Breed Education: Third in a Series – It Starts With You

Breed education does start with you: you the seminar presenter, you the learner and you the seminar coordinator. Breed education serves prospective adjudicators, be they judges or breeders. What you put into the learning or teaching experience, is what you and others get out of it. In the case of the seminar coordinator, what you put into it affects the learner(s) and the teacher(s).

In the last issue, we looked at what it took to prepare for a breed(s) seminar(s) from the perspectives of the presenter (teacher) and learner. In this article, 2nd in the series, we will cover some of the planning and preparation by the seminar(s) coordinator.

As I mentioned in the previous article, my path to becoming a better trainer and coordinator of learning experiences, included a course which used the Smith & Delahaye textbook, How to Be an Effective Trainer. While it leans heavily on the aspects of adult learning, those features reveal gems for prospective and current seminar coordinators regarding management of the learning experience. Covered are topics such as marketing of training, training room layout and set-up, audio-visual equipment and its effective use, timing, program evaluation, etc.

Previous comments received by ShowSight on the topic of breed education indicate a strong preference for a hands-on component to the learning experience. Some indicated a desire that example dogs be of varying degrees of quality, while others indicated a wish that example dogs be of consistently high quality. That surely indicates that we learn differently! All commenters indicated a learning experience that was enhanced by the abilities of superior presenters that spoke to the breed’s standard as written and where interpretation was needed, presented a historical consensus interpretation of the points in question.

PLANNING: Single Breed or Multi-Breed

Are you, or do you want to be a coordinator for multiple breed seminars during a consecutive span of days, or a single breed seminar coordinator for one seminar a year, or single breed seminars cadenced throughout the year? Whichever your undertaking, your planning, preparation, and execution are very similar, albeit on
different scales.

It all starts with the decision as to what breed(s) learning experience will be presented. If it involves a breed specialty club or a breed’s national parent club, the decision is obvious: that breed will the subject of a seminar, and possibly a hands-on workshop. If it’s multiple breeds, the questions soon add up and must be answered: what breeds, when, seminar alone or seminar plus hands-on workshop? For the sake of consistency, let’s assume that all the breed seminars being planned will include a hands-on workshop component. The planning is almost the same for a single breed seminar as multiple breeds seminars given over a compact time period, e.g. consecutive days, week.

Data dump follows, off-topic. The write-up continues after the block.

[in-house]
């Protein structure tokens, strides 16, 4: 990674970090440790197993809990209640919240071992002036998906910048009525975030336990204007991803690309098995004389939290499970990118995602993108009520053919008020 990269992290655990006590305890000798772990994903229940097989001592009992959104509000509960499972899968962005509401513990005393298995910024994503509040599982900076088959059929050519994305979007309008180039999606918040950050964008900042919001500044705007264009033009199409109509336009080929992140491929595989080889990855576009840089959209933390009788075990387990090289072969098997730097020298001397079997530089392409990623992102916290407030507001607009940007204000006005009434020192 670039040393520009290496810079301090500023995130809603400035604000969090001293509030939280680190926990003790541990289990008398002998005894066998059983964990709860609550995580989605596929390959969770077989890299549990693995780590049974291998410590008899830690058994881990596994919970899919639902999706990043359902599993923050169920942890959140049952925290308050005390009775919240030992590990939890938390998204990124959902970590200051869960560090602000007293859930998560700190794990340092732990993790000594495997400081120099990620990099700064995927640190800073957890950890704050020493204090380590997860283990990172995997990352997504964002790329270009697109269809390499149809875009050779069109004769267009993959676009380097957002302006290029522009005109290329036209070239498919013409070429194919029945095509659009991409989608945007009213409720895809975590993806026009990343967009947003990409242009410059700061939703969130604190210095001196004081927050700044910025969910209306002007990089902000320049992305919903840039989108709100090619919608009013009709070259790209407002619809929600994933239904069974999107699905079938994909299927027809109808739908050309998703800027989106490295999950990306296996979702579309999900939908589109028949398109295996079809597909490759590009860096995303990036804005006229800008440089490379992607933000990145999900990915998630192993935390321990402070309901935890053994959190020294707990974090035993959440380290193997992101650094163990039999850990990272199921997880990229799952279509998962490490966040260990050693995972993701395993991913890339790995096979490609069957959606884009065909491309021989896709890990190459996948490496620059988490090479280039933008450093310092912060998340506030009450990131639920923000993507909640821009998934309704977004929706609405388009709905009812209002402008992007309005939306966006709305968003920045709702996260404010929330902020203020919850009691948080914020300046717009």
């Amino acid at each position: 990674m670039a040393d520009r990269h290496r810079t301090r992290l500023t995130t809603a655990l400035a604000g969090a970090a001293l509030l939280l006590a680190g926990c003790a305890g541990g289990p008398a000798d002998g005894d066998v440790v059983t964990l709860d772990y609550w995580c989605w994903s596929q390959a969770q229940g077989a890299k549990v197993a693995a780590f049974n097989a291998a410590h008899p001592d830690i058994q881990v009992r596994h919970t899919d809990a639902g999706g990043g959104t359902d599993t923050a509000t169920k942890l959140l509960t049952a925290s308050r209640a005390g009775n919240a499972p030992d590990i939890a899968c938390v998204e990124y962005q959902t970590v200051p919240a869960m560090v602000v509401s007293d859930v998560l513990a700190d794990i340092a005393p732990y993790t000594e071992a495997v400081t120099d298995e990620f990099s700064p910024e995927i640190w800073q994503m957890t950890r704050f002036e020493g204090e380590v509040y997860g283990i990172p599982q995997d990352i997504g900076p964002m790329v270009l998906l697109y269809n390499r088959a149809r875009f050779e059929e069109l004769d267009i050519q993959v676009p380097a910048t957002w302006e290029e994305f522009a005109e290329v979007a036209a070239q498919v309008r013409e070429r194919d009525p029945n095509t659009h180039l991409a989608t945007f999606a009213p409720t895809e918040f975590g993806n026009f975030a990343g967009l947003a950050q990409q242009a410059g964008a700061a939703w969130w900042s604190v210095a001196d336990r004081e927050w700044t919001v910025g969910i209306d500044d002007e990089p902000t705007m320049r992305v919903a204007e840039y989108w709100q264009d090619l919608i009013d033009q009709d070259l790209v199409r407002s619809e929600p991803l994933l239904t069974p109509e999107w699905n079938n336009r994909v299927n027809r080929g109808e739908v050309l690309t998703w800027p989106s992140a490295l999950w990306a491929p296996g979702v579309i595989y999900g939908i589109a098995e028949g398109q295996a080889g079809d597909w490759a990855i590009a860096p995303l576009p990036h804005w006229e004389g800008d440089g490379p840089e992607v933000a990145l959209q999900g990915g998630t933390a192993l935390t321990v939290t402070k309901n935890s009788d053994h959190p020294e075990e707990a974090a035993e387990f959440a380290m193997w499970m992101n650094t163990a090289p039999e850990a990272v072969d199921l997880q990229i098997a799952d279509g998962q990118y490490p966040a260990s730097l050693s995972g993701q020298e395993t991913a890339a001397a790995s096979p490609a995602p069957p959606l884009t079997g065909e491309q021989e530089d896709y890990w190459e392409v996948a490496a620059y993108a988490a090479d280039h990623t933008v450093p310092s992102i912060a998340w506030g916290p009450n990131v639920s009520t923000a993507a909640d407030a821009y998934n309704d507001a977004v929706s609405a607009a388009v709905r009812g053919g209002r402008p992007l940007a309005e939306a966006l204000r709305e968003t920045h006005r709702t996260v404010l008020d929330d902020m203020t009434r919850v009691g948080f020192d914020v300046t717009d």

If coordination is of multiple breed seminars over the course of days/week, the first step is to find out what breed and group seminars were offered in the past 12 months and which are scheduled to be offered in the following 12 months from the target date(s) that your group has focused on. Doing that will help eliminate duplications of recently offered or scheduled multi-breed seminars. This is fairly easily discovered by going to the AKC web site and checking within the Judges Resource Center under Upcoming Seminars The AKC Judges Education Department is very good about advance planning their/DJAA December breed seminars well in advance and will inform you of the upcoming groups to be offered. Checking with the other judges education groups listed in the Judging Resource Center may also help you learn of the other seminar offerings if not already published on the AKC web site. With this collective information, your education group should discuss and agree on the breeds to be offered at your group’s seminars.

There are a few things to keep in mind when offering breed seminars. One is the date(s) corresponding with a major specialty event or cluster of dog shows that attract a significant number of entries. This is as important as the physical location where the seminars be offered in relation to the ongoing specialty event or cluster. Many seminars draw their hands-on examples directly from the higher quality entries being exhibited at the specialty or cluster of all-breed shows. This makes it almost imperative to have a national specialty seminar or multi-breed seminars in conjunction with a well-entered event. For those education groups that offer one seminar per month for example, the adjacency of a well-attended specialty or cluster is of nominal consideration; however, the ability to draw outstanding breed specimens for the hands-on is still a consideration.

PLANNING: Facility